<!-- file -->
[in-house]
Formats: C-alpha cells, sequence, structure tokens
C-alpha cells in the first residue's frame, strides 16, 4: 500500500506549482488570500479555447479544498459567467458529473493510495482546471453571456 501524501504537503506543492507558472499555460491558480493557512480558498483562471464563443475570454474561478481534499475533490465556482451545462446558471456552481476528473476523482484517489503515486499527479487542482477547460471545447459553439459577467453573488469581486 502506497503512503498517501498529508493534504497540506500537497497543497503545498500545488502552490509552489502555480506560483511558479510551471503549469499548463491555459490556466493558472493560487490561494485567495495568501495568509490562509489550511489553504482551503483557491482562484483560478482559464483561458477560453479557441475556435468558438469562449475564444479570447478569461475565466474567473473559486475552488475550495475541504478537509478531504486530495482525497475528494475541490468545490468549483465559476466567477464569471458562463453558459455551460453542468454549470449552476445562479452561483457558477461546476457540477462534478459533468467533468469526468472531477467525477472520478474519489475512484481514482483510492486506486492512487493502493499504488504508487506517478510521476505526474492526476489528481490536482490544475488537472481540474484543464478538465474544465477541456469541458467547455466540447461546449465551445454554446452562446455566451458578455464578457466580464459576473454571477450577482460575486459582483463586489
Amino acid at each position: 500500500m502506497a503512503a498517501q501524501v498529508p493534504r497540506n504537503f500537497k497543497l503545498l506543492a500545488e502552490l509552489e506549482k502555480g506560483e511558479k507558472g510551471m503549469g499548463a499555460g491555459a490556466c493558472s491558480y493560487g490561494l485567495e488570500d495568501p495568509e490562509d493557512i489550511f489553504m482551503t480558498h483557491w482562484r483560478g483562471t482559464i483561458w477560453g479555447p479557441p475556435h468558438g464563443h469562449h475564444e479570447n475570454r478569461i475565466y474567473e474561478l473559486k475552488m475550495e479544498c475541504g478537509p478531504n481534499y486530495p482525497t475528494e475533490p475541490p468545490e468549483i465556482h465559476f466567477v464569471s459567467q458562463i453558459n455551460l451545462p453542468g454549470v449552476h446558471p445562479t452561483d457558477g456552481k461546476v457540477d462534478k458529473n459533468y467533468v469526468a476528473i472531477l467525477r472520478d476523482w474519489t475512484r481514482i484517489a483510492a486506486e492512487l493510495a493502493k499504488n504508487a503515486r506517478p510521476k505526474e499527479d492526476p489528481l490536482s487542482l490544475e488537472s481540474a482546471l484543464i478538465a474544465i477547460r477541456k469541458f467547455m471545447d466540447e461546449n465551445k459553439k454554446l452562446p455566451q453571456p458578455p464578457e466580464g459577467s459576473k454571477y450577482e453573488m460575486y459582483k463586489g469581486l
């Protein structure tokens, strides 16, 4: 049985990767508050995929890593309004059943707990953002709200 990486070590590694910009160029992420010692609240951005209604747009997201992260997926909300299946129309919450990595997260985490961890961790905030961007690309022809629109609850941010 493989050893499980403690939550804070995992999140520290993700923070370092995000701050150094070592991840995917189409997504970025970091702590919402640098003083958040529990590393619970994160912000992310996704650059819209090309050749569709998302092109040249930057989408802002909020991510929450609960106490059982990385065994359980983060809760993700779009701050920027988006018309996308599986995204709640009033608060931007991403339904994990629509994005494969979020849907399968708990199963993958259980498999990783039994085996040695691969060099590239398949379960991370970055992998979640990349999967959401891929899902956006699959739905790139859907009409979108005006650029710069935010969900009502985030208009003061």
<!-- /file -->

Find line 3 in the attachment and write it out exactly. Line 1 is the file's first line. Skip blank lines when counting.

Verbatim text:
C-alpha cells in the first residue's frame, strides 16, 4: 500500500506549482488570500479555447479544498459567467458529473493510495482546471453571456 501524501504537503506543492507558472499555460491558480493557512480558498483562471464563443475570454474561478481534499475533490465556482451545462446558471456552481476528473476523482484517489503515486499527479487542482477547460471545447459553439459577467453573488469581486 502506497503512503498517501498529508493534504497540506500537497497543497503545498500545488502552490509552489502555480506560483511558479510551471503549469499548463491555459490556466493558472493560487490561494485567495495568501495568509490562509489550511489553504482551503483557491482562484483560478482559464483561458477560453479557441475556435468558438469562449475564444479570447478569461475565466474567473473559486475552488475550495475541504478537509478531504486530495482525497475528494475541490468545490468549483465559476466567477464569471458562463453558459455551460453542468454549470449552476445562479452561483457558477461546476457540477462534478459533468467533468469526468472531477467525477472520478474519489475512484481514482483510492486506486492512487493502493499504488504508487506517478510521476505526474492526476489528481490536482490544475488537472481540474484543464478538465474544465477541456469541458467547455466540447461546449465551445454554446452562446455566451458578455464578457466580464459576473454571477450577482460575486459582483463586489